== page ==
Editor's Notebook

| September 2006

English language retains its beauty

Most of the letters we receive from CAPPER'S readers are handwritten in a graceful cursive that has been de-emphasized to the point of oblivion in today's elementary-school classrooms. I don't know that for sure, but I have two sons who went through their primary and secondary schooling in the last 15 years, and their handwriting is nothing to write home about. Which they don't anyway, except by e-mail. I attribute the decline to computers - children are nimbler on the keyboard than adept with a pen.

As an editor, I am fascinated with words - how they sound, how they look. The beauty and style of a culture is partly captured in its penmanship, or calligraphy, as well as in the spelling of the words in its language. The French realized this in the 1500s shortly after the printing press was invented and words took on a standardized appearance. Linguists suspect the early French printers' guilds sprinkled their words with silent consonants - like the letter s and the mysterious, maddening g, as in champagne, campaign and Charlemagne - simply to make their written script look more elegant.

As if our digital culture hasn't done enough damage to English - one of the most practical, expressive and efficient languages ever developed - there is a movement afoot to end 'illogical spelling.' An interesting and perhaps infuriating story on Page 14 reports on the American Literacy Council's campaign to allow words like 'night' and 'through' to be spelled 'nite' and 'thru.'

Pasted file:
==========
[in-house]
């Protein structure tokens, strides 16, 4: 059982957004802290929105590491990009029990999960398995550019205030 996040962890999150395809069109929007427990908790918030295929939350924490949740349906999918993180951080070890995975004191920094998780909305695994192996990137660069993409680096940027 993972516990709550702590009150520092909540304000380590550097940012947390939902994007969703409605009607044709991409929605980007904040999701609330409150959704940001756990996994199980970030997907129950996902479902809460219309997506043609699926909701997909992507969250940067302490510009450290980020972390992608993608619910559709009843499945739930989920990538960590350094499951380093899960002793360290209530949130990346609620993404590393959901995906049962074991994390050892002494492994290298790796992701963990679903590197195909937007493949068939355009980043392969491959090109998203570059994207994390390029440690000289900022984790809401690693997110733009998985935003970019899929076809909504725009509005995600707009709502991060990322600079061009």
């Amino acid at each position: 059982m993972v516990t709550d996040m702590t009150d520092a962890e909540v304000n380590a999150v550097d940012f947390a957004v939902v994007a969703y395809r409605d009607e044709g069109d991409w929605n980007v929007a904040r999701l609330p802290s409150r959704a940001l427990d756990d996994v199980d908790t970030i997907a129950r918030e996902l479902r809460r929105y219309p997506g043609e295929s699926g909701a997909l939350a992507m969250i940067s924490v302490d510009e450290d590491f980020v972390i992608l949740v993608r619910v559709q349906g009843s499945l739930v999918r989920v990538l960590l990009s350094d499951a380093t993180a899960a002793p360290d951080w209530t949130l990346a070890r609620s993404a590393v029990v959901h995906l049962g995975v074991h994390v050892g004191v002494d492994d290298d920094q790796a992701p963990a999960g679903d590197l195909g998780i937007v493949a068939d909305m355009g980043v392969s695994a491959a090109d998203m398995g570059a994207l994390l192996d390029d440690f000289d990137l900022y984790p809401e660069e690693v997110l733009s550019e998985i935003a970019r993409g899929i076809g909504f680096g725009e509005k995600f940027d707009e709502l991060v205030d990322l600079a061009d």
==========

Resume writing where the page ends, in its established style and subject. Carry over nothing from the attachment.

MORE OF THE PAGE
While penmanship is becoming a lost art, our readers haven't forgotten those early days in school when they practiced cursive ascenders and descenders over and over. In this month's Heart of the Home section, some of them share other memories of their first days in school.  As you would expect, they expressed these stories in a flawless hand when they sent in their stories to Kate Marchbanks for publication. You won't be able to see the original letters, but I am sure you will identify with the situations presented by the authors, and recollect the fears and triumphs you experienced on your first day of school.

Dennis McLaughlin
Managing editor

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